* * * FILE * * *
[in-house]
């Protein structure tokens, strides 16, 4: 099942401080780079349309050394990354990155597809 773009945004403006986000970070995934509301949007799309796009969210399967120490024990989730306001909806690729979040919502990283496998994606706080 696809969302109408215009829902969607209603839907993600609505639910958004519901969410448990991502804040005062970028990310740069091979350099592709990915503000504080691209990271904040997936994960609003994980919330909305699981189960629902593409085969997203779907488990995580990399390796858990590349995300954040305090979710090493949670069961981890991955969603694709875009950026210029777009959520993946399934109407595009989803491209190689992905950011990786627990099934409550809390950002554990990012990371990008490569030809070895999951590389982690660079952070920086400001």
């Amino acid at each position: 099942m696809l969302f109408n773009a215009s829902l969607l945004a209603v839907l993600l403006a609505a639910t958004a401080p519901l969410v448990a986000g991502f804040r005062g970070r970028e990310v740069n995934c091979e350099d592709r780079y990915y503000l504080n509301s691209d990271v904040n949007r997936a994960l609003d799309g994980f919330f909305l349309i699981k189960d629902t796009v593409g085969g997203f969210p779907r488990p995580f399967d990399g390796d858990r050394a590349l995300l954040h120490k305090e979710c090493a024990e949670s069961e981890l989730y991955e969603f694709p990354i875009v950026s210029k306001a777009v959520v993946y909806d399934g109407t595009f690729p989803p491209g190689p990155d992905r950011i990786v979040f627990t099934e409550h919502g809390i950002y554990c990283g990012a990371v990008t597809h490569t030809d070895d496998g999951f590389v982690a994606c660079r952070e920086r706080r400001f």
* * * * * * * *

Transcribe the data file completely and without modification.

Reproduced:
[in-house]
């Protein structure tokens, strides 16, 4: 099942401080780079349309050394990354990155597809 773009945004403006986000970070995934509301949007799309796009969210399967120490024990989730306001909806690729979040919502990283496998994606706080 696809969302109408215009829902969607209603839907993600609505639910958004519901969410448990991502804040005062970028990310740069091979350099592709990915503000504080691209990271904040997936994960609003994980919330909305699981189960629902593409085969997203779907488990995580990399390796858990590349995300954040305090979710090493949670069961981890991955969603694709875009950026210029777009959520993946399934109407595009989803491209190689992905950011990786627990099934409550809390950002554990990012990371990008490569030809070895999951590389982690660079952070920086400001």
């Amino acid at each position: 099942m696809l969302f109408n773009a215009s829902l969607l945004a209603v839907l993600l403006a609505a639910t958004a401080p519901l969410v448990a986000g991502f804040r005062g970070r970028e990310v740069n995934c091979e350099d592709r780079y990915y503000l504080n509301s691209d990271v904040n949007r997936a994960l609003d799309g994980f919330f909305l349309i699981k189960d629902t796009v593409g085969g997203f969210p779907r488990p995580f399967d990399g390796d858990r050394a590349l995300l954040h120490k305090e979710c090493a024990e949670s069961e981890l989730y991955e969603f694709p990354i875009v950026s210029k306001a777009v959520v993946y909806d399934g109407t595009f690729p989803p491209g190689p990155d992905r950011i990786v979040f627990t099934e409550h919502g809390i950002y554990c990283g990012a990371v990008t597809h490569t030809d070895d496998g999951f590389v982690a994606c660079r952070e920086r706080r400001f």